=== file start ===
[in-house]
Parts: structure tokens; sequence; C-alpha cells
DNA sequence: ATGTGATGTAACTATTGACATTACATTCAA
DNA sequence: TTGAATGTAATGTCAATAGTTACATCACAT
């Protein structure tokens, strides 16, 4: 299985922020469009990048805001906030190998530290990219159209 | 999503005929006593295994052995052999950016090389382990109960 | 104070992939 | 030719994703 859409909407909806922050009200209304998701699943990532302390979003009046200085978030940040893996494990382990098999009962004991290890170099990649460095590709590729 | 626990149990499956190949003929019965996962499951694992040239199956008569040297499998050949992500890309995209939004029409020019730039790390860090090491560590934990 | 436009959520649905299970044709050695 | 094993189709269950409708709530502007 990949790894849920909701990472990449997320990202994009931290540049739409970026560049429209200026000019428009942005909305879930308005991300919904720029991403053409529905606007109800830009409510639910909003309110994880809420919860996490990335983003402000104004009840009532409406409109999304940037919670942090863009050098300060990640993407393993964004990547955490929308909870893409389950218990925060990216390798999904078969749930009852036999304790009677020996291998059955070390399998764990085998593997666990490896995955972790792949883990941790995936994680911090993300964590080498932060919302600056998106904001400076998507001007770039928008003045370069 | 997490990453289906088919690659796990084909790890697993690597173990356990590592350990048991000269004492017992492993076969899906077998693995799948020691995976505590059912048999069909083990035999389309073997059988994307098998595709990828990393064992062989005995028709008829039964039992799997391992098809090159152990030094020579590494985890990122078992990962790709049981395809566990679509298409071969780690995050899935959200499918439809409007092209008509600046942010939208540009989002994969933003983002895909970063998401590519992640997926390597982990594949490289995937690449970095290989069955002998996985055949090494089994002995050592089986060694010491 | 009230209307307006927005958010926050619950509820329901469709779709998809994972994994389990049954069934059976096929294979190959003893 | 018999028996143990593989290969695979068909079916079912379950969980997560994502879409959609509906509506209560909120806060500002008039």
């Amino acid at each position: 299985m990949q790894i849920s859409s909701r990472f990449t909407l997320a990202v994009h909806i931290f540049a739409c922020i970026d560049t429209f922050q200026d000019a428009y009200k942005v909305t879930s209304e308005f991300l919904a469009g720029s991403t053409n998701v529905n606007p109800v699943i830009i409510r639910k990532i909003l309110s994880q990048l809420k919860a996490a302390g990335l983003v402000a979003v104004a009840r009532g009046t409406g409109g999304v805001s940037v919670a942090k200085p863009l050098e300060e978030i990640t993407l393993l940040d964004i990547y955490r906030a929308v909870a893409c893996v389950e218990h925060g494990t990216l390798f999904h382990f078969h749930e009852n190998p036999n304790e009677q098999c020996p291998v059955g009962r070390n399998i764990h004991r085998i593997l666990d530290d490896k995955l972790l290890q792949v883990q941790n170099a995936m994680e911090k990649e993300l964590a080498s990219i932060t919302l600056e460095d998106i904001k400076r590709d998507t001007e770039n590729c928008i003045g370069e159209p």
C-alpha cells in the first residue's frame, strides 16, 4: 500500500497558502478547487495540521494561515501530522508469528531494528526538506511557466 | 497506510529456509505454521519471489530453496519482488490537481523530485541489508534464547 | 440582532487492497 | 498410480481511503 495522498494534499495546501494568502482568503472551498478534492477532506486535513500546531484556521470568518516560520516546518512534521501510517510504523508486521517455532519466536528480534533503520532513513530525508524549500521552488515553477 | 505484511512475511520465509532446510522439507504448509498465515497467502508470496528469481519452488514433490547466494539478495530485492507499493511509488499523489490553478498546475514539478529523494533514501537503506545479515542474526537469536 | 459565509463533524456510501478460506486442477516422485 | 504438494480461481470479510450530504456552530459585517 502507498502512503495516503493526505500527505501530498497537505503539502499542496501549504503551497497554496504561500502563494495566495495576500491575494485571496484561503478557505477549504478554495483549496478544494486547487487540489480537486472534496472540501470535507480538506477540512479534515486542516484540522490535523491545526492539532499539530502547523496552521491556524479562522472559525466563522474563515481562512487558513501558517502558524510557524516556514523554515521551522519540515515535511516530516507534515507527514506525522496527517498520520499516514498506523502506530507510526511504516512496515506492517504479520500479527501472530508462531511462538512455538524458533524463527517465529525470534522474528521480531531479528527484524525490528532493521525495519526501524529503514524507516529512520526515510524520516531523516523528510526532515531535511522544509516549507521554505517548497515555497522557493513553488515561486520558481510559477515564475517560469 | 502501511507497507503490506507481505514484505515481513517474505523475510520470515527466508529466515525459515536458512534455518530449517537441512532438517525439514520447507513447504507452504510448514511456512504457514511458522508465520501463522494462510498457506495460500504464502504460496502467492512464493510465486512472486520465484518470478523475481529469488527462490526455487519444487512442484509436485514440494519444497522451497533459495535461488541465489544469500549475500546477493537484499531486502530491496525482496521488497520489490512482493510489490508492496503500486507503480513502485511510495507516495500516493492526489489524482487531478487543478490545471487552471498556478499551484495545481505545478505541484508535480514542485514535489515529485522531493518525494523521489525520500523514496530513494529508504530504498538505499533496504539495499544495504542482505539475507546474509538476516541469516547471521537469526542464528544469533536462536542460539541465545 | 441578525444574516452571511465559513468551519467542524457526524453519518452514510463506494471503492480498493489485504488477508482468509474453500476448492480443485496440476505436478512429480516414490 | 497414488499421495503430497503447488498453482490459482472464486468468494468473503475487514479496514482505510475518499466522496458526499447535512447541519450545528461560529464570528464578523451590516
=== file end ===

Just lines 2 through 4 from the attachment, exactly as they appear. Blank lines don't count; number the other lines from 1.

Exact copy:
Parts: structure tokens; sequence; C-alpha cells
DNA sequence: ATGTGATGTAACTATTGACATTACATTCAA
DNA sequence: TTGAATGTAATGTCAATAGTTACATCACAT